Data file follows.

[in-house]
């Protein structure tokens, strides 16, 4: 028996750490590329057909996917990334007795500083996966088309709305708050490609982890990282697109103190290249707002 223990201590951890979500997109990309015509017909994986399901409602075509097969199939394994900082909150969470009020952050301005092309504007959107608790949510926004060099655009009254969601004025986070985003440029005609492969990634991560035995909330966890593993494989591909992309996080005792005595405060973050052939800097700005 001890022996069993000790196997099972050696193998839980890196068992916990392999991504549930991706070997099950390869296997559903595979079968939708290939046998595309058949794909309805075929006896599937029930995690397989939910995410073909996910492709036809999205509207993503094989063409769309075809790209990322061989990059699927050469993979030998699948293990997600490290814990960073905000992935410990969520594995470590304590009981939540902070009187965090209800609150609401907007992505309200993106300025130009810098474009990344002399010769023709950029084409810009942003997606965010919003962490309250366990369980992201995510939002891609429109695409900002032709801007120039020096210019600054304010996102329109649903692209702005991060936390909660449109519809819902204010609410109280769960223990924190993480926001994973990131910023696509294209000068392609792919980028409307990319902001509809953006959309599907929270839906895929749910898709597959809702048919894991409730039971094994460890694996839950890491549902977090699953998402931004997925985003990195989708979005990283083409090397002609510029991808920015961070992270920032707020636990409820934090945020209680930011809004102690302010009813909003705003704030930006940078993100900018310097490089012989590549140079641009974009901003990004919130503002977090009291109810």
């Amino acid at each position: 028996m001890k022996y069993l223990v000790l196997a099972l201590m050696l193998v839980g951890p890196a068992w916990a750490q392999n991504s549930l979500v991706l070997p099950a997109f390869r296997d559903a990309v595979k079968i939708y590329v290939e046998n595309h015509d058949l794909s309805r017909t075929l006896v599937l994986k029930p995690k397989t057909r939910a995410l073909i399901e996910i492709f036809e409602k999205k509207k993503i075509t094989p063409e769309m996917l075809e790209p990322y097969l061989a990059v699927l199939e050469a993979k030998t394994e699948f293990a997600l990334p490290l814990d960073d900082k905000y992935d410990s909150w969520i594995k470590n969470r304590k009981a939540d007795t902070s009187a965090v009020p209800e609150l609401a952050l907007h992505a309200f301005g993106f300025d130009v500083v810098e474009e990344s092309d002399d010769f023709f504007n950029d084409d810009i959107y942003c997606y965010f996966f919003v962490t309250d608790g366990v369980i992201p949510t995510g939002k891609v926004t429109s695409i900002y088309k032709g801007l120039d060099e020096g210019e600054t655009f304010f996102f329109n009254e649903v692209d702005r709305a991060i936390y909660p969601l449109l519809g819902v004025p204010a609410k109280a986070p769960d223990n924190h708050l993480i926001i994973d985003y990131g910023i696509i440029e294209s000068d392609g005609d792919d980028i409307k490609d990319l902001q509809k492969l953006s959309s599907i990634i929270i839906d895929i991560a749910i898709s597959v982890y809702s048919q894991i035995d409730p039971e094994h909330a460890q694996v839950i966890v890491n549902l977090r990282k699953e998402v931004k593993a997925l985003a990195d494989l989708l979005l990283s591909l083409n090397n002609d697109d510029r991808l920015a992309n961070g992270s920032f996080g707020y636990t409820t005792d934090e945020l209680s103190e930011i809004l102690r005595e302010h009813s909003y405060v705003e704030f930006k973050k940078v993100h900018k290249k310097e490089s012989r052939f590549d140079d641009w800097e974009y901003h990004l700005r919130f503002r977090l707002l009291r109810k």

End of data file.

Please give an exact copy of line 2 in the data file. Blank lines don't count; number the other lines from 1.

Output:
């Protein structure tokens, strides 16, 4: 028996750490590329057909996917990334007795500083996966088309709305708050490609982890990282697109103190290249707002 223990201590951890979500997109990309015509017909994986399901409602075509097969199939394994900082909150969470009020952050301005092309504007959107608790949510926004060099655009009254969601004025986070985003440029005609492969990634991560035995909330966890593993494989591909992309996080005792005595405060973050052939800097700005 001890022996069993000790196997099972050696193998839980890196068992916990392999991504549930991706070997099950390869296997559903595979079968939708290939046998595309058949794909309805075929006896599937029930995690397989939910995410073909996910492709036809999205509207993503094989063409769309075809790209990322061989990059699927050469993979030998699948293990997600490290814990960073905000992935410990969520594995470590304590009981939540902070009187965090209800609150609401907007992505309200993106300025130009810098474009990344002399010769023709950029084409810009942003997606965010919003962490309250366990369980992201995510939002891609429109695409900002032709801007120039020096210019600054304010996102329109649903692209702005991060936390909660449109519809819902204010609410109280769960223990924190993480926001994973990131910023696509294209000068392609792919980028409307990319902001509809953006959309599907929270839906895929749910898709597959809702048919894991409730039971094994460890694996839950890491549902977090699953998402931004997925985003990195989708979005990283083409090397002609510029991808920015961070992270920032707020636990409820934090945020209680930011809004102690302010009813909003705003704030930006940078993100900018310097490089012989590549140079641009974009901003990004919130503002977090009291109810």